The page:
The New York Times reports this week that only 1 in 8 of New York’s public high schools has a student newspaper — and many of those are published just a few times a year. A few more are online, which can leave out poorer schools.
The national figures are a little higher. But as Rebecca Dwarka, an 18-year-old senior in the Bronx who works for her student paper, The Dewitt Clinton News, told the Times, “Facebook is the new way of finding out what happened. Nobody wants to actually sit down and read a whole article about it,” which makes a “whole article” sound a little like a long sentence in solitary confinement.
Scott Simon, High School Newspapers: An Endangered Species, NPR.
FJP: And then there are things like Rhode Island’s 2011 anti-bullying law, which banned the use of social networks on school grounds. Here’s the Xtranormal take (video: 3 min 13 sec) on what high school journalism classrooms would look like without Facebook.
I’m a journalist. I believe in journalism, and I believe in our communities. I believe in holding those in power accountable. I believe in building civic knowledge. I believe in celebrating the good and trying to understand and solve the bad. But mostly I believe in storytelling.
Charging any individual with the extremely grave offense of ‘aiding the enemy’ on the basis of nothing beyond the fact that the individual posted leaked information on the web and thereby ‘knowingly gave intelligence information’ to whoever could gain access to it there, does indeed seem to break dangerous new ground.
Laurence Tribe, professor, Harvard Law School, to The Guardian. Bradley Manning trial ‘dangerous’ for civil liberties – experts.
The News: The trial of Bradley Manning begins today. The US soldier leaked hundreds of thousands of battlefield reports and diplomatic cables to Wikileaks in 2009 and 2010, and has plead guilty to ten of the 22 charges brought against him.
The most serious charge though is that Manning knowingly aided the enemy. If found guilty, he faces life in military prison.
WSJ “Attorney General Holder Pledges Shift On Media”
“Attorney General Eric Holder told news editors in a private meeting Thursday that he is committed to changing Justice Department guidelines on investigations involving journalists, in the wake of recent controversies over the seizure of reporters’ phone and email records.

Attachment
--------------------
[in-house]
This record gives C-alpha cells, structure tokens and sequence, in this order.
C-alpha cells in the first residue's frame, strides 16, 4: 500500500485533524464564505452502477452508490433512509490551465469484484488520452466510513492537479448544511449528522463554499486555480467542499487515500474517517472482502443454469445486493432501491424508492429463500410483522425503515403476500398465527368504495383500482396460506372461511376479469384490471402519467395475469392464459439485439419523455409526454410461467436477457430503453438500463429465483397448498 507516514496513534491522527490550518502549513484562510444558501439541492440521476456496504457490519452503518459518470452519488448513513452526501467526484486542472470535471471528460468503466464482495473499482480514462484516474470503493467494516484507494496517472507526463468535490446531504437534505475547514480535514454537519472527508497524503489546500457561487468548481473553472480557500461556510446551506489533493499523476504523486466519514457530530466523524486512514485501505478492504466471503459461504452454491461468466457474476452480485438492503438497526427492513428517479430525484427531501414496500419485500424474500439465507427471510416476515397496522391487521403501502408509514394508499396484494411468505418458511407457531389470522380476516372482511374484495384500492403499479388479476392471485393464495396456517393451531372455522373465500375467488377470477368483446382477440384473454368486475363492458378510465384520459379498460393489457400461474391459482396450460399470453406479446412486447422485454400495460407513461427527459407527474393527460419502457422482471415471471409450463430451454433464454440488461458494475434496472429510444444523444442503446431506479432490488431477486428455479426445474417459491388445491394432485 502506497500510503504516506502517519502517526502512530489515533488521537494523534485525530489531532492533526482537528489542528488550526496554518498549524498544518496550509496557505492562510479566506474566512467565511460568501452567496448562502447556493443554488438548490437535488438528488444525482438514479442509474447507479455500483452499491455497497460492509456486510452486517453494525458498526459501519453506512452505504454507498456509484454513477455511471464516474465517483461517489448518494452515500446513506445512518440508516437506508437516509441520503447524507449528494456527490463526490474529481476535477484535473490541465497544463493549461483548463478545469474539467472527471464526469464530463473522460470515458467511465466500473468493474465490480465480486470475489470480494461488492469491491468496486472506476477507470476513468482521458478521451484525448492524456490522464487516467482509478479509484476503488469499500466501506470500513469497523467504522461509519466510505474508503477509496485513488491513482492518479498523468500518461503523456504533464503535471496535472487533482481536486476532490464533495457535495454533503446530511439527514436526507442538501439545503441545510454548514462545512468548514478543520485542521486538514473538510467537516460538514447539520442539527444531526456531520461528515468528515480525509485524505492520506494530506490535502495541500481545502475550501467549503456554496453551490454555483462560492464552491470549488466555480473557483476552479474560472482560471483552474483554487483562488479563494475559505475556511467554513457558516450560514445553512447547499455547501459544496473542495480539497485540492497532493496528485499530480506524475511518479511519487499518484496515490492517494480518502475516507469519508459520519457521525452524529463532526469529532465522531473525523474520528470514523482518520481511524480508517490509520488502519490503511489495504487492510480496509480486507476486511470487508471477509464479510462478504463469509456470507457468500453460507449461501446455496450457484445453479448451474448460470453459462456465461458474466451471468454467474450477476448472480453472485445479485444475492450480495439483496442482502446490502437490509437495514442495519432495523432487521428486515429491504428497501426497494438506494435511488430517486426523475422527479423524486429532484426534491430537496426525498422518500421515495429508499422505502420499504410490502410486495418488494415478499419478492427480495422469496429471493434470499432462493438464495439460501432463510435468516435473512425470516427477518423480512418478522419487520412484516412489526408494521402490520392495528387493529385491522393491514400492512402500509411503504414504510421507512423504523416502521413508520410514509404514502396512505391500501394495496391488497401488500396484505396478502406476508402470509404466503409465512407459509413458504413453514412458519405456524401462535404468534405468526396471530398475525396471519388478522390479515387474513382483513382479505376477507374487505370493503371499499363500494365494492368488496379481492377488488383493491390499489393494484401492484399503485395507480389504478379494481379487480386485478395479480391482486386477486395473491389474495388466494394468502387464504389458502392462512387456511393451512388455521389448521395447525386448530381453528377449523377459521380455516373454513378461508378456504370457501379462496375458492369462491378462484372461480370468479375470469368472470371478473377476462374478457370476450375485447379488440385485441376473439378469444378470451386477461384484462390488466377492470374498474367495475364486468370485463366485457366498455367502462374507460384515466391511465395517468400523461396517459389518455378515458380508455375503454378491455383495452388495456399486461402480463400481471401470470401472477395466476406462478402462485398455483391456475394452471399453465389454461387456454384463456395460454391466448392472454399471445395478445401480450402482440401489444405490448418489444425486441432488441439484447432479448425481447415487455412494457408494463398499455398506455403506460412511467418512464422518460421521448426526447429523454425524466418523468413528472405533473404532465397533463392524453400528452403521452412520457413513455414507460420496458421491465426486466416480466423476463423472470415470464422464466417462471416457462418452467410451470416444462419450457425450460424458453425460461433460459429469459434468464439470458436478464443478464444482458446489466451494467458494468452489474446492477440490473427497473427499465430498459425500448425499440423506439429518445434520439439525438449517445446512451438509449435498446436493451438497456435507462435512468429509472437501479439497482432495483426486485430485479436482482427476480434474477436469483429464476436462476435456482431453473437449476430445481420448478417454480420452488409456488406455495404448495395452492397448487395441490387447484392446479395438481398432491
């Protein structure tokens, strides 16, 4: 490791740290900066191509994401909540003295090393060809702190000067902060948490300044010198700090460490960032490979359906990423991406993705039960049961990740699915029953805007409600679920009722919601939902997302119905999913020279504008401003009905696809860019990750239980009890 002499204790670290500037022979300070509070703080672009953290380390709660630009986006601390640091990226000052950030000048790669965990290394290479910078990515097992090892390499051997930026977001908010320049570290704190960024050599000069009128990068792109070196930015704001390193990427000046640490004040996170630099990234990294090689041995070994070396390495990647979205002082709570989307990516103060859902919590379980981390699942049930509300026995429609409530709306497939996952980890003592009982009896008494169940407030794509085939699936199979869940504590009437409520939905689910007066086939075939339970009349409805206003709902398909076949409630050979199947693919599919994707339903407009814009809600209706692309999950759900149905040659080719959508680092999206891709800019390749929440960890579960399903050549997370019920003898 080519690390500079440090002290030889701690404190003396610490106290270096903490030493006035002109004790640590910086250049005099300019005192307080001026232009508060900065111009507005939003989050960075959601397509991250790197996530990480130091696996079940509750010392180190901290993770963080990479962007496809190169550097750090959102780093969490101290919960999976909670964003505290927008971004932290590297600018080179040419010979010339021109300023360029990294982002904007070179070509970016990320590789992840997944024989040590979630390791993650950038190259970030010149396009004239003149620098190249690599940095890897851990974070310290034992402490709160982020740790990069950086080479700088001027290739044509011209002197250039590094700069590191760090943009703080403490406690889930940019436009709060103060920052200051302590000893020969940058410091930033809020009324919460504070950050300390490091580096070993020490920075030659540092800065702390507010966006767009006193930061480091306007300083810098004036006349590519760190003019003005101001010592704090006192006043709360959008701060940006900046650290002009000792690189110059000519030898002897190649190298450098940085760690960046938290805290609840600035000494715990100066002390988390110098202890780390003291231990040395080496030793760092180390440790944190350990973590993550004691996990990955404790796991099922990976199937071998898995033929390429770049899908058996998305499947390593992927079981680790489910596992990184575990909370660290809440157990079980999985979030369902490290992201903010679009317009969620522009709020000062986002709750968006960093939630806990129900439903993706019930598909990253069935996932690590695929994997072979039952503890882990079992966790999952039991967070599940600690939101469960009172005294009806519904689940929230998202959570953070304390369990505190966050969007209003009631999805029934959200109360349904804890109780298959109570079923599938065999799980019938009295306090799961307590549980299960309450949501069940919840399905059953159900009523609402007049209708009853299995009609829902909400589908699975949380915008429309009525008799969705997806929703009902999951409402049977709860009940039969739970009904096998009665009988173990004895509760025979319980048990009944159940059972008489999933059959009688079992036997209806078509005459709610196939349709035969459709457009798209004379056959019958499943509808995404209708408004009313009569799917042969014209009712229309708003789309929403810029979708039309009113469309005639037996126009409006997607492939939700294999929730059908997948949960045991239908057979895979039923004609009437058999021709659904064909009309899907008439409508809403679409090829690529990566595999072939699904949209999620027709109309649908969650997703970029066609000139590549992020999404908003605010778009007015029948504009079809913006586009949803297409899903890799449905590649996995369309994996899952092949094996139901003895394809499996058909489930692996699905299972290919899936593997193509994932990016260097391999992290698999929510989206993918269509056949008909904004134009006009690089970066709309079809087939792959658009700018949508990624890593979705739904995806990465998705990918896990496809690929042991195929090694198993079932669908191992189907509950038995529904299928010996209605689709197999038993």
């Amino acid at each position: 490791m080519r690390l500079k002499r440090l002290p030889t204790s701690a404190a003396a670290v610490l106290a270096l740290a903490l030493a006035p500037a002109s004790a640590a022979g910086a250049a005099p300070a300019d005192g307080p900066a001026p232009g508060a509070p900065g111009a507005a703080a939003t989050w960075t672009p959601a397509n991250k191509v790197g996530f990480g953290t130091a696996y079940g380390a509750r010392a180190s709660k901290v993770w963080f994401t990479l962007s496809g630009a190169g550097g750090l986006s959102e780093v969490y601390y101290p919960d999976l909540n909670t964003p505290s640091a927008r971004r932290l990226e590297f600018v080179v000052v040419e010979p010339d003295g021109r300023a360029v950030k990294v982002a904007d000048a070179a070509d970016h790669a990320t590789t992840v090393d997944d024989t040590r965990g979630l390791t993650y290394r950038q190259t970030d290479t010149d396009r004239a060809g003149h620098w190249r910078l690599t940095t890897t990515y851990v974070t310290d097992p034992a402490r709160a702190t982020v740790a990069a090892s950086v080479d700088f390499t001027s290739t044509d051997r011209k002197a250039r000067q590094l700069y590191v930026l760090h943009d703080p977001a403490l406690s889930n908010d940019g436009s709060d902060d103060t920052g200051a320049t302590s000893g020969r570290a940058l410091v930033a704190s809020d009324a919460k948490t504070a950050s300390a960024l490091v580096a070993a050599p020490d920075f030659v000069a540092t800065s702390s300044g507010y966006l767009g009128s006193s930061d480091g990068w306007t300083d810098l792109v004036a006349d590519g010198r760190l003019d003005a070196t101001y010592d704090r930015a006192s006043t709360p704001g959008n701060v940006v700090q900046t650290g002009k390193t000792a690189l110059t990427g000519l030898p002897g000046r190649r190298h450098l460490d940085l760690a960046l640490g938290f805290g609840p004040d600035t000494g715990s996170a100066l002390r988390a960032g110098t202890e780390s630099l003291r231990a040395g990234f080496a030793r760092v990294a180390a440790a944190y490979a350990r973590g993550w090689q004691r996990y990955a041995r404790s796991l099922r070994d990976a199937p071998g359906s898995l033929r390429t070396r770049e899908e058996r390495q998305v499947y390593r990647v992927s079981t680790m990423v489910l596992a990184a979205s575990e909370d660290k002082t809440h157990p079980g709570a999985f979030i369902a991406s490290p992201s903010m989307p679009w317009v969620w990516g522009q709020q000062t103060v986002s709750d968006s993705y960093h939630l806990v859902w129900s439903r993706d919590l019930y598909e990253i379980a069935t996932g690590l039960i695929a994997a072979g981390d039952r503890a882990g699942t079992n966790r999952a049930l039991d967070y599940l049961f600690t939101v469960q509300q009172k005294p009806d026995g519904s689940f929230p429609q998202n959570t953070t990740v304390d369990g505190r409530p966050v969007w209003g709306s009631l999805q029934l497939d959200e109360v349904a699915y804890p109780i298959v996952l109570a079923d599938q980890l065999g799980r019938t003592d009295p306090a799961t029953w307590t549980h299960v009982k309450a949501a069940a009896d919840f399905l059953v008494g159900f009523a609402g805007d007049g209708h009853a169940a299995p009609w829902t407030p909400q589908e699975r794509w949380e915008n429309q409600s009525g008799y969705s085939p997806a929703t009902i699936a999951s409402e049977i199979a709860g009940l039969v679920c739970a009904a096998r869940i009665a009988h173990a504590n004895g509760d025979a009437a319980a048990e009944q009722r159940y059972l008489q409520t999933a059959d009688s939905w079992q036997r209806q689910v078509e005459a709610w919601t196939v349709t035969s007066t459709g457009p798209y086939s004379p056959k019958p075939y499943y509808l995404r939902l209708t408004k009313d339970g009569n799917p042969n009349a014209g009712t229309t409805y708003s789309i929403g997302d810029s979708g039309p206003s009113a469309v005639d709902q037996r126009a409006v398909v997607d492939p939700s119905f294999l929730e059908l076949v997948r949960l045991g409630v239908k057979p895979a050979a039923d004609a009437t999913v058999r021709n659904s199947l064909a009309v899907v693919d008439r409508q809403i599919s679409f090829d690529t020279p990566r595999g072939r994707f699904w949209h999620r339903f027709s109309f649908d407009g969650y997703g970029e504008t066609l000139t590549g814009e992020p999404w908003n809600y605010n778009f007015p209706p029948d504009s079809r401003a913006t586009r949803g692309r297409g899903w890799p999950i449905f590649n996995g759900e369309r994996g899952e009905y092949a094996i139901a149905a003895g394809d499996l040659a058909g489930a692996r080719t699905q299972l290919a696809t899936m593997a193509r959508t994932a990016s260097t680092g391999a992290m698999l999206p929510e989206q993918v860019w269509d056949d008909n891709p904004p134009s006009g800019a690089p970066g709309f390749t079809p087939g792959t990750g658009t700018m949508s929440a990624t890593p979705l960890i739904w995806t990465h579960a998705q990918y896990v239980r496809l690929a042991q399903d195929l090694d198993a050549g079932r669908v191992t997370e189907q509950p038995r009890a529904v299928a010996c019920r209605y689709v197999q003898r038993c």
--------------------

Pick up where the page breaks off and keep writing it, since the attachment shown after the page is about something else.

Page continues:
Mr. Holder and aides said they were open to changing the guidelines the department uses to broaden the circle of officials who have to agree that subpoenas are justified as a last resort. The officials also said they were open to annual reviews with news organizations…”
Yes, but will they spy on reporters unabashedly, and intimidate if not ruin the lives of - perhaps justified - whistleblowers?
At Bloomberg, reporters could sit at their desks and use a keyboard function to see the last time an official of the Federal Reserve logged on. And the Justice Department obtained the records of The Associated Press from phone companies with no advance notice, giving it no chance to challenge the action. The absence of friction has led to a culture of transgression. Clearly, if it can be known, it will be known.
In mid-April, we went live with a half dozen articles which we call “stubs.” The idea here is to plant a flag in a story right away with a short post—a “stub”—and then build the article as the story develops over time, rather than just cranking out short, discrete posts every time something new breaks. One of our writers refers to this aptly as a “slow live blog.
The results of Fast Company’s experiment with “stubs” — which allowed them to gradually create long-form journalism — pleasantly surprised the team when it brought a lot of traffic. Learn more about their strategy and check out snapshots of their site analytics from Chris Dannen. (via onaissues)
FJP: SBNation, the network of sports blog, rolled out a feature similar to this when Vox Media redesigned the entire ecosystem. This is how Jeff Clark of SBNation’s CelticsBlog described “Storystreams” when the redesign launched:
This is a kind of post that has several updates within that post. It is a smarter way of handling big stories that have many updates (like trade deadline day and media day) rather than editing a single post or breaking it into several smaller posts.
And yes, I’m a Celtics junkie. — Michael